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State College police arrest four in Big Ten Championship post-game riot, cost of damages still pending

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Police Horses

Police forces block off roads during riots following a Penn State Big Ten Championship at Beaver avenue on Sunday, Dec. 4, 2016.

UPDATE (12/7/16 | 3:05 p.m.)

A fifth person has been identified by police following the riot after Penn State's Big Ten Championship win.

The male identified was hanging from a streetlight and charges are pending, according to police.

After Penn State football’s comeback win in the Big Ten Championship, thousands of students and community members took to E. Beaver Ave. to celebrate.

This led to damage to both public and private property, however the official cost of the damage is not yet know. Police are waiting for Public Works to release the amount.

Police say they will be looking over pictures and videos in order to see the people who were causing the most damage, much like what took place after the riot that formed following the Ohio State upset win.

“We’re in the process of reviewing all the video that is available that’s been sent to us that’s online,” Lt. Keith Robb said. “We’re making stills of suspects that appear to be damaging property.”

State College Police have photos of people rioting on Beaver Avenue on their website. They are using it to identify individuals.

So far, police say they have identified four individuals, and they will be given felony charges. Three of them are Penn State students and the fourth is a 39-year-old individual.

Police say they were far more prepared for this situation than the previous Ohio State riot, requesting resources from state police.

“We called in extra resources from state police and the Centre County law enforcement community too assist us,” Robb said. “State police provided us with 16 horses to help with crowd control.”

The damage included two lampposts, one on Gardner St. and one on Beaver Ave. The individual who dismantled both of these lamppost has been identified by police and is facing charges, Robb said.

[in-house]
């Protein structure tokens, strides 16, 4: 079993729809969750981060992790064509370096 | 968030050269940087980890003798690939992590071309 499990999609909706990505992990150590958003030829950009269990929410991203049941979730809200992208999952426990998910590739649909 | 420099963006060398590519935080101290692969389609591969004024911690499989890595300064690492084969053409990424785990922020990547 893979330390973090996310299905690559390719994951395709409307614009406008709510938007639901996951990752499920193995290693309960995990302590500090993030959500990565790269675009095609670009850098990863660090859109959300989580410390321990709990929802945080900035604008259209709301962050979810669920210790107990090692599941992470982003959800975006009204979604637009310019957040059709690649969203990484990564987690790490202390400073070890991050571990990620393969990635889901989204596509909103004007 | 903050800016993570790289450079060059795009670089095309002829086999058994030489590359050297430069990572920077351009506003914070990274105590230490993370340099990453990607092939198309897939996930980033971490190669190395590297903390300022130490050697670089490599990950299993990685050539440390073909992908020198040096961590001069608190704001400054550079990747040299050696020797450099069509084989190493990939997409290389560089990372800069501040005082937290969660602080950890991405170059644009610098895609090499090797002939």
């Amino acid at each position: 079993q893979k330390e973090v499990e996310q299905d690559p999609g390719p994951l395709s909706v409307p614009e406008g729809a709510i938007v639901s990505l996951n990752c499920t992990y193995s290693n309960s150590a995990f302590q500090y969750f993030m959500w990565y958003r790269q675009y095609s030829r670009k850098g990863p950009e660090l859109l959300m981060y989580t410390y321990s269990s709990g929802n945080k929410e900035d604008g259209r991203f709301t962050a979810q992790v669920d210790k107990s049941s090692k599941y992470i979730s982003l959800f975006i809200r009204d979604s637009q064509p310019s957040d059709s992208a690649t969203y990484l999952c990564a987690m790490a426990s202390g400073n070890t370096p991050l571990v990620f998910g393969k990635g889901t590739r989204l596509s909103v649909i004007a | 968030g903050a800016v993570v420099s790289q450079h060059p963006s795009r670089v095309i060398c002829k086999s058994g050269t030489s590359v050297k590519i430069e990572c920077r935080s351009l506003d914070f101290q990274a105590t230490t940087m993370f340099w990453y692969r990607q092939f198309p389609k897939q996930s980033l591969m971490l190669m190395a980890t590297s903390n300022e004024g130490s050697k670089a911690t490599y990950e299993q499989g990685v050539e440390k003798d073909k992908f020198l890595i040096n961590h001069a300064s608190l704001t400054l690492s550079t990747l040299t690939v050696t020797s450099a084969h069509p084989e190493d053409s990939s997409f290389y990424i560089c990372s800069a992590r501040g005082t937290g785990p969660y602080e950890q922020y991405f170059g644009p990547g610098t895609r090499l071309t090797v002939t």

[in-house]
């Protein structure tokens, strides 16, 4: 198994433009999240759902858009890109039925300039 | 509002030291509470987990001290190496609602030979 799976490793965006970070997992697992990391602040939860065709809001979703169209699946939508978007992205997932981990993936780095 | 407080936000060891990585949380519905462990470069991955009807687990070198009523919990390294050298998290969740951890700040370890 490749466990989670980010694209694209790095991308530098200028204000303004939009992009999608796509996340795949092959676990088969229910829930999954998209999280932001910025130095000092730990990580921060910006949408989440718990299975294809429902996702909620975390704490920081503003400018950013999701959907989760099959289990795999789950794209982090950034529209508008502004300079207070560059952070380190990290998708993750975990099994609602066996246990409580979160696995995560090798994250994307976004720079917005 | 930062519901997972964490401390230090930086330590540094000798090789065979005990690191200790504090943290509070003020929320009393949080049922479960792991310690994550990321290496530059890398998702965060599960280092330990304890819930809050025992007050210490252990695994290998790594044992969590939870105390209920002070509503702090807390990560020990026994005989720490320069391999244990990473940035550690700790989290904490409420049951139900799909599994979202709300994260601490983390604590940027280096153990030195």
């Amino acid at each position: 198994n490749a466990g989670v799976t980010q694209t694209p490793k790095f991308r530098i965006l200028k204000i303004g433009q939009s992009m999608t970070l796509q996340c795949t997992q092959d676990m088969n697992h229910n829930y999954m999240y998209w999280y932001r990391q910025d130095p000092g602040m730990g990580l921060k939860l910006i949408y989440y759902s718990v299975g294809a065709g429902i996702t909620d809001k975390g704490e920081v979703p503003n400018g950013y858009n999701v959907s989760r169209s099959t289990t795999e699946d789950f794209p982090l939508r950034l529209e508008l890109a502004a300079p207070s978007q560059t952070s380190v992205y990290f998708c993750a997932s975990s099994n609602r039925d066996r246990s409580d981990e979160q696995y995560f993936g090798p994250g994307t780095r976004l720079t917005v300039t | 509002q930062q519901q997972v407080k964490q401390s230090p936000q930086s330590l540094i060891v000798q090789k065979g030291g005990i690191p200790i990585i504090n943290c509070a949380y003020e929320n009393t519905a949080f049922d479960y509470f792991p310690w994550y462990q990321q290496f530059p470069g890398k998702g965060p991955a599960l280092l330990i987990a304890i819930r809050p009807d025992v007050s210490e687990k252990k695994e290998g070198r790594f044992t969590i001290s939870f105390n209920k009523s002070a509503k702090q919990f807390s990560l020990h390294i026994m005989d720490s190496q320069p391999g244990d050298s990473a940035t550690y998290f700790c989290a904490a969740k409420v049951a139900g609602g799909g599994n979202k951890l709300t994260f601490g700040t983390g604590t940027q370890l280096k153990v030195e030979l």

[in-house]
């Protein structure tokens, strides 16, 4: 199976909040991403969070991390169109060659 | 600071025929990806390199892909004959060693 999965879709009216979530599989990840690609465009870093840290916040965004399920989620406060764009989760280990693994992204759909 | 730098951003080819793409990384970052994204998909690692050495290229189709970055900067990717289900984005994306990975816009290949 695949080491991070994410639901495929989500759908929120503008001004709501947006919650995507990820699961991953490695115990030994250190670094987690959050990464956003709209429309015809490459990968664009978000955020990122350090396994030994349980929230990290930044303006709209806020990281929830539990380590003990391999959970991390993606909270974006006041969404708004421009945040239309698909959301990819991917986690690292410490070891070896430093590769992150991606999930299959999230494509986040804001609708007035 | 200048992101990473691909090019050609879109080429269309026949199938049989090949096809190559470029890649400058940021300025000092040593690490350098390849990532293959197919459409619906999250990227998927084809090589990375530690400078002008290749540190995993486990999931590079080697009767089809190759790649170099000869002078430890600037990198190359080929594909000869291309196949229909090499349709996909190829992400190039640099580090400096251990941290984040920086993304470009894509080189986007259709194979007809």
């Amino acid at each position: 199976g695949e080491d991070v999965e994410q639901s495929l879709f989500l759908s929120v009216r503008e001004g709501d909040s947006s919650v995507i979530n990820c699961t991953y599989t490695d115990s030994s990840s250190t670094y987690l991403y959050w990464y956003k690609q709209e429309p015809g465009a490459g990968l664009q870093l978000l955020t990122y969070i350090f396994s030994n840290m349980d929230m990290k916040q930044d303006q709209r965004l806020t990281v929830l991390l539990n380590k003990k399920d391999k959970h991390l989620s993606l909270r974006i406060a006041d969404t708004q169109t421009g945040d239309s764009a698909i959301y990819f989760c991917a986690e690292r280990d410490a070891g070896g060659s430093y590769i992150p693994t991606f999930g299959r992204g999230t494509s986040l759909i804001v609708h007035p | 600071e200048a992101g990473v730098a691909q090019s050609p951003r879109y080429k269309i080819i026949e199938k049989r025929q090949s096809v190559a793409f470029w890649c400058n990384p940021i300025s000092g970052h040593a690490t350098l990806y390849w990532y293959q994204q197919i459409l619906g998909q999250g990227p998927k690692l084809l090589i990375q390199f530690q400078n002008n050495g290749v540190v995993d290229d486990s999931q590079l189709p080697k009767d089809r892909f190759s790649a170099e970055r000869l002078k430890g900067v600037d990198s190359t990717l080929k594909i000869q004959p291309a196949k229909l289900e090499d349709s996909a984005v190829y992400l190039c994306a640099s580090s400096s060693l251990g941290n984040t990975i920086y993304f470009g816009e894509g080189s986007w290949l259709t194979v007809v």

Several cars which were parked on E. Beaver Ave. were also damaged, as well as multiple street signs.

According to police, no tear gas or rubber bullets were used to disperse the crowd – just a PA system from a police car, verbal commands, pepper sprays and pepper balls.

Robb described the crowd as overwhelming

“This event we did have time to plan,” Robb said. “We did muster up as much man power as we could from the area. We had a plan in place and the crowd was just overwhelming. We tried to do it with as little force as possible.”

State College Police deployed to the area five minutes prior to the game ending – about 11:40 p.m. and the streets were cleared out and “back to normal” at about 2:40 a.m., according to police.

As previously reported by the Daily Collegian, a Timely Warning was sent out to students stating, “Avoid downtown State College. Crowd on Beaver Ave. is an unlawful disturbance. Leave the area or be subject to arrest.”

In a press conference on Sunday, police said the crowd was larger than the one after Ohio State.

No injuries have been reported so far, and police are encouraging anyone with pictures or video to send them into the State College Police.

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